2. Wow…I never thought Speidi would be a topic of discussion on Segullah. Just so you know I am not criticizing, I'm actually relieved to hear I'm not the only one abreast {ahem} of their situation. I've actually watched The Hills and can attest that Spencer is truly the slime ball you described. Which does make it all the more interesting that he didn't think she needed any surgeries–like you I would have thought he was the one booking her breast implant appointment.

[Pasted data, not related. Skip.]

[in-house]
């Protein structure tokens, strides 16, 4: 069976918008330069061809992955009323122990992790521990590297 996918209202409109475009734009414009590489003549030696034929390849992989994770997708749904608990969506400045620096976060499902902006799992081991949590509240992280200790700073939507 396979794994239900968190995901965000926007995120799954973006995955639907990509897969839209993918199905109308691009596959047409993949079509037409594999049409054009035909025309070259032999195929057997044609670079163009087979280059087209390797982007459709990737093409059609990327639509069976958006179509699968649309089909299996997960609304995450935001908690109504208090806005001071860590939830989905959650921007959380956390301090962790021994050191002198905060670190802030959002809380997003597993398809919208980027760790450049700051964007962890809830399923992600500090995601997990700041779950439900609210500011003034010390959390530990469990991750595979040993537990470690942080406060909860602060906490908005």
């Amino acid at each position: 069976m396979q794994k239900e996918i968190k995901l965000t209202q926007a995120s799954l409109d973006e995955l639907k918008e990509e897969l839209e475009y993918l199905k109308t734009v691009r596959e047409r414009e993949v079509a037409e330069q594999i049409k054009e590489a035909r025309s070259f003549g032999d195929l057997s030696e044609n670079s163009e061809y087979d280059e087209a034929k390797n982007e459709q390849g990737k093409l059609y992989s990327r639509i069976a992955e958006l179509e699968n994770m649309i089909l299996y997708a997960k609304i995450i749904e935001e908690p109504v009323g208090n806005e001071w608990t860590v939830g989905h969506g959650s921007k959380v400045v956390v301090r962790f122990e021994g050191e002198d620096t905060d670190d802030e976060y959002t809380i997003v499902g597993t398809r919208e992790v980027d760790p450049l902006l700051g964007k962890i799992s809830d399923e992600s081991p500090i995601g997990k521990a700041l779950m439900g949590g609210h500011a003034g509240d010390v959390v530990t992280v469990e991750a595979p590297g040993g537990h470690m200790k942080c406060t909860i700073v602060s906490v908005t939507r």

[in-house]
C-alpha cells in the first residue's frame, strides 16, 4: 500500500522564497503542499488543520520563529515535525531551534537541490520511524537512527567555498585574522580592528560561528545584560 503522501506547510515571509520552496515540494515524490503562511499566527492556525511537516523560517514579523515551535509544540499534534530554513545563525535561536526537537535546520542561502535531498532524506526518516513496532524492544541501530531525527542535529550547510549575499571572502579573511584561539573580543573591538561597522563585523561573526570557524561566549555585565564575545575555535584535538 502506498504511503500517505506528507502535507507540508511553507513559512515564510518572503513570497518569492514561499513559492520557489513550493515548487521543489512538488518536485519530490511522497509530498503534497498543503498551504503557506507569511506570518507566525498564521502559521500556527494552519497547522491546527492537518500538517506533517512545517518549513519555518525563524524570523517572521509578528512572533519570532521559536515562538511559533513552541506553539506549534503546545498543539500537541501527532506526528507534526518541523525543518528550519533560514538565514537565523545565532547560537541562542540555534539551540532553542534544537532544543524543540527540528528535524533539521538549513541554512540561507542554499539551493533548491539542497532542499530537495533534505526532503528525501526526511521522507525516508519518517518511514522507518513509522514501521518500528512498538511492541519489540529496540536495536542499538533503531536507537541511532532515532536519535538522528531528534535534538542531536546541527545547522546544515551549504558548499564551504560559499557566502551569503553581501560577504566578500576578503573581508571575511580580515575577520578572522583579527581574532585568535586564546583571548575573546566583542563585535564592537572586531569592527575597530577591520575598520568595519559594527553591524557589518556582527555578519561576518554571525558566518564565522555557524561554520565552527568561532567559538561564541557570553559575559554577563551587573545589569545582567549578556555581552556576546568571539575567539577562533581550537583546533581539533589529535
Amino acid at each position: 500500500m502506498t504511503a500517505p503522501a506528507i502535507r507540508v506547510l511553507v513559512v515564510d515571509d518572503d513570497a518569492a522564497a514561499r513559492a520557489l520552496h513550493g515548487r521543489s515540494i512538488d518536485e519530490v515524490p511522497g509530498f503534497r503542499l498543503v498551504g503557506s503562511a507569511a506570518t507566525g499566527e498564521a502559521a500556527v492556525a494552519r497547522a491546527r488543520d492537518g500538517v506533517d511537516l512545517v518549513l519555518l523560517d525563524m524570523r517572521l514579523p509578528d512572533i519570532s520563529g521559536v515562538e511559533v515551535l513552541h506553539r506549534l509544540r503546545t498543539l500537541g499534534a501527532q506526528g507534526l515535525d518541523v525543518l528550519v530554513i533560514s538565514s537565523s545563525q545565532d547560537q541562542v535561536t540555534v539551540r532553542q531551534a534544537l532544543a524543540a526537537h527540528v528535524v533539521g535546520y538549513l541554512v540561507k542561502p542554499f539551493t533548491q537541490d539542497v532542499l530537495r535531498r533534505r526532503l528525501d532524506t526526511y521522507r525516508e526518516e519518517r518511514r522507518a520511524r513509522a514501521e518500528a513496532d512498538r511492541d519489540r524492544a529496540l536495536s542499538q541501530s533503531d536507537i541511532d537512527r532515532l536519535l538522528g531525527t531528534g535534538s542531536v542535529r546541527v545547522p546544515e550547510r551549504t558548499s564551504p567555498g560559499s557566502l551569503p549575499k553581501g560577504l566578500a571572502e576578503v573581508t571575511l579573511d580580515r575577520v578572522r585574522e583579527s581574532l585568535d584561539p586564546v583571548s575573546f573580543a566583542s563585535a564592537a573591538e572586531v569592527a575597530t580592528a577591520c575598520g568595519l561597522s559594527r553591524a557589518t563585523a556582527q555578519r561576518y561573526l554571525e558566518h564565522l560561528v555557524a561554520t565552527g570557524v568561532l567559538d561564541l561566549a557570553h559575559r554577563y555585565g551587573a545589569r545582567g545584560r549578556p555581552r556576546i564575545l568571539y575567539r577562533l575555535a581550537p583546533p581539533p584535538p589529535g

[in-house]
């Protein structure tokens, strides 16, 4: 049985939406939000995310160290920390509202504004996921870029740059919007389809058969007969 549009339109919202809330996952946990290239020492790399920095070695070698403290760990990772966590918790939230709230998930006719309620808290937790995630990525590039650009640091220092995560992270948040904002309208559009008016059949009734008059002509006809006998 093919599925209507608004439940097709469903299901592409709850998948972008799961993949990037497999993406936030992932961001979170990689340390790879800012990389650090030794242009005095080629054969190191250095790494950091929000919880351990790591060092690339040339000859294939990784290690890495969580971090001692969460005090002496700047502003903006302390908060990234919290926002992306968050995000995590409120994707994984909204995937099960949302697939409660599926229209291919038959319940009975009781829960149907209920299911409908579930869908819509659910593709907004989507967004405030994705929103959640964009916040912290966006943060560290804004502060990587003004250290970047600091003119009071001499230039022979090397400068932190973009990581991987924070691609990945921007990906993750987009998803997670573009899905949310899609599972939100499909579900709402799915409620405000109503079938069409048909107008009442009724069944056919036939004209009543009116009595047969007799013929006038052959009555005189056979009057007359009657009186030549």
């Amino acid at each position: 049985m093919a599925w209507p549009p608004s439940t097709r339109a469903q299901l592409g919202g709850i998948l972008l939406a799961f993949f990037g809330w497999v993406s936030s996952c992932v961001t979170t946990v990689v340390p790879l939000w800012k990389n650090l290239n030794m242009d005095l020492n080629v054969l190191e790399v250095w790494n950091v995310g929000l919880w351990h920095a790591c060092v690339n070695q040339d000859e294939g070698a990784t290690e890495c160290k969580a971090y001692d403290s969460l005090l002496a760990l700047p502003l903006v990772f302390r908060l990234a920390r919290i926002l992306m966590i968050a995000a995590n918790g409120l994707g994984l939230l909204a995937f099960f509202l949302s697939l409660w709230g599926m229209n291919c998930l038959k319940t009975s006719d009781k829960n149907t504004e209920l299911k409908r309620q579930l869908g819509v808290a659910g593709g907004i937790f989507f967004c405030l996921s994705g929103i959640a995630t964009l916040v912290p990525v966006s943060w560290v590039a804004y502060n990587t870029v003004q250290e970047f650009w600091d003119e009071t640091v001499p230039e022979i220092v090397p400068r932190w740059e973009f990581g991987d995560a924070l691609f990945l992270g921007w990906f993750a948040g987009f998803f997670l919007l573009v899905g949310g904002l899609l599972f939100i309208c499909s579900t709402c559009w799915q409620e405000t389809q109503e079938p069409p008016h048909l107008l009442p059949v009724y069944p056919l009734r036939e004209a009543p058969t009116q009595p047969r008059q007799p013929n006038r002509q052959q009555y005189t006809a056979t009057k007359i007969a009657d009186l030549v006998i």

But back to your question…. certainly Spencer was right in the respect that he probably couldn't have stopped her, but I absolutely think he should have been included in the dialogue. For all we know he was. In the end though, if she was that unsatisfied with her body and she certainly has the funds, I don't think his opinion would have made that much of a difference….in fact if he did try to stop her it may have made things worse. Now I don't want to get any major plastic surgery, but I have actually thought that sometime down the road I'd love to do something about the veins in my leg. Now it's not set in stone, but it's something I think about….and if down the road we had enough money and it still bothered me, but my husband tried to stop me because he thought I was 'perfect just the way I am' I might actually resent him a little. Especially if it was something that really affected my self esteem. In my mind fixing some veins in my leg is not the same as 10 surgeries in one day….but still. Tomato, toMAto. {And just for the record, I'm sort of surprised by my own response because I consider myself to be somewhat anti-plastic surgery. Yes, even with my vein issue….call me a hypocrite.}